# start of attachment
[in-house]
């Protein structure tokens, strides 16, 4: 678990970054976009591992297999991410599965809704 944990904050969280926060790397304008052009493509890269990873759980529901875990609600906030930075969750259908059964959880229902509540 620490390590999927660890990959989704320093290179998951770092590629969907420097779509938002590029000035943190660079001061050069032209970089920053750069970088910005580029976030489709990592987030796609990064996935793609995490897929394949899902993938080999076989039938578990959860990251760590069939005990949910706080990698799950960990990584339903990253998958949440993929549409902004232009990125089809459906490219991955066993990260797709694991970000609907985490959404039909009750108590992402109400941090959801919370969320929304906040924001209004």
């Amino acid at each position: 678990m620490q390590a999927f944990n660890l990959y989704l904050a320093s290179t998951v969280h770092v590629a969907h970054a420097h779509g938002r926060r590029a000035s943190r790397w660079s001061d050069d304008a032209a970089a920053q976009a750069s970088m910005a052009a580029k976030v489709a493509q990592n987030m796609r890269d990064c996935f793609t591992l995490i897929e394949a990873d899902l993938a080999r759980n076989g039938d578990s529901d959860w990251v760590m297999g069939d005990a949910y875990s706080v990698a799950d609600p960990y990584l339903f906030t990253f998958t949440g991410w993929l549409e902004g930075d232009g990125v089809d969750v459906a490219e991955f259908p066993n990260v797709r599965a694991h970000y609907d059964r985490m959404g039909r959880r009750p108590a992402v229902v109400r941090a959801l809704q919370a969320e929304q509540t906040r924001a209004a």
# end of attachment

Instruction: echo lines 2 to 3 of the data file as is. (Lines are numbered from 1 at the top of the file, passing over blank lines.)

């Protein structure tokens, strides 16, 4: 678990970054976009591992297999991410599965809704 944990904050969280926060790397304008052009493509890269990873759980529901875990609600906030930075969750259908059964959880229902509540 620490390590999927660890990959989704320093290179998951770092590629969907420097779509938002590029000035943190660079001061050069032209970089920053750069970088910005580029976030489709990592987030796609990064996935793609995490897929394949899902993938080999076989039938578990959860990251760590069939005990949910706080990698799950960990990584339903990253998958949440993929549409902004232009990125089809459906490219991955066993990260797709694991970000609907985490959404039909009750108590992402109400941090959801919370969320929304906040924001209004």
């Amino acid at each position: 678990m620490q390590a999927f944990n660890l990959y989704l904050a320093s290179t998951v969280h770092v590629a969907h970054a420097h779509g938002r926060r590029a000035s943190r790397w660079s001061d050069d304008a032209a970089a920053q976009a750069s970088m910005a052009a580029k976030v489709a493509q990592n987030m796609r890269d990064c996935f793609t591992l995490i897929e394949a990873d899902l993938a080999r759980n076989g039938d578990s529901d959860w990251v760590m297999g069939d005990a949910y875990s706080v990698a799950d609600p960990y990584l339903f906030t990253f998958t949440g991410w993929l549409e902004g930075d232009g990125v089809d969750v459906a490219e991955f259908p066993n990260v797709r599965a694991h970000y609907d059964r985490m959404g039909r959880r009750p108590a992402v229902v109400r941090a959801l809704q919370a969320e929304q509540t906040r924001a209004a």